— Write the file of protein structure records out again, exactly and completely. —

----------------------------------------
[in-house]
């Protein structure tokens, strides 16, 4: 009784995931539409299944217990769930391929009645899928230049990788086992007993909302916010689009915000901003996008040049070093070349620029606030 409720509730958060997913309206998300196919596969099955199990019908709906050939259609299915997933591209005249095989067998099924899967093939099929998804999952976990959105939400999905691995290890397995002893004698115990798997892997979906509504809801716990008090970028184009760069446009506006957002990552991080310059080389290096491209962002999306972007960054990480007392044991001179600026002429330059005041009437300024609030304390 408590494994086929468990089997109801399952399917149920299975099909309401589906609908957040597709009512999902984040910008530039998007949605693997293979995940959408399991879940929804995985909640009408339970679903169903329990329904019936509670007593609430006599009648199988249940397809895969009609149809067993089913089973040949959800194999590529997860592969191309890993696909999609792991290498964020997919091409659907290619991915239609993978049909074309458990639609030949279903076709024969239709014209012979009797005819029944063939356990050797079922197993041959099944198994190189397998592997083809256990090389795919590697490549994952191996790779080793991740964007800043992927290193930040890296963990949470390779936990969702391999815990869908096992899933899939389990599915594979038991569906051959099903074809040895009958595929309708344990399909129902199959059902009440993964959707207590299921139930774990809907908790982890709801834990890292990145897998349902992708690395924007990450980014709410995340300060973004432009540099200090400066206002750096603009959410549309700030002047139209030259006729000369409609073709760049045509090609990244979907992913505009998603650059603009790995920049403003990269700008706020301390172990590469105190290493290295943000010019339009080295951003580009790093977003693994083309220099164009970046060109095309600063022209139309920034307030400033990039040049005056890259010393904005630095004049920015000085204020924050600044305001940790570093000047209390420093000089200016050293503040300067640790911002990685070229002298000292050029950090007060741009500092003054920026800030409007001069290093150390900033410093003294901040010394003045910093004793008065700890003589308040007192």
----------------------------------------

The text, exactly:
[in-house]
């Protein structure tokens, strides 16, 4: 009784995931539409299944217990769930391929009645899928230049990788086992007993909302916010689009915000901003996008040049070093070349620029606030 409720509730958060997913309206998300196919596969099955199990019908709906050939259609299915997933591209005249095989067998099924899967093939099929998804999952976990959105939400999905691995290890397995002893004698115990798997892997979906509504809801716990008090970028184009760069446009506006957002990552991080310059080389290096491209962002999306972007960054990480007392044991001179600026002429330059005041009437300024609030304390 408590494994086929468990089997109801399952399917149920299975099909309401589906609908957040597709009512999902984040910008530039998007949605693997293979995940959408399991879940929804995985909640009408339970679903169903329990329904019936509670007593609430006599009648199988249940397809895969009609149809067993089913089973040949959800194999590529997860592969191309890993696909999609792991290498964020997919091409659907290619991915239609993978049909074309458990639609030949279903076709024969239709014209012979009797005819029944063939356990050797079922197993041959099944198994190189397998592997083809256990090389795919590697490549994952191996790779080793991740964007800043992927290193930040890296963990949470390779936990969702391999815990869908096992899933899939389990599915594979038991569906051959099903074809040895009958595929309708344990399909129902199959059902009440993964959707207590299921139930774990809907908790982890709801834990890292990145897998349902992708690395924007990450980014709410995340300060973004432009540099200090400066206002750096603009959410549309700030002047139209030259006729000369409609073709760049045509090609990244979907992913505009998603650059603009790995920049403003990269700008706020301390172990590469105190290493290295943000010019339009080295951003580009790093977003693994083309220099164009970046060109095309600063022209139309920034307030400033990039040049005056890259010393904005630095004049920015000085204020924050600044305001940790570093000047209390420093000089200016050293503040300067640790911002990685070229002298000292050029950090007060741009500092003054920026800030409007001069290093150390900033410093003294901040010394003045910093004793008065700890003589308040007192």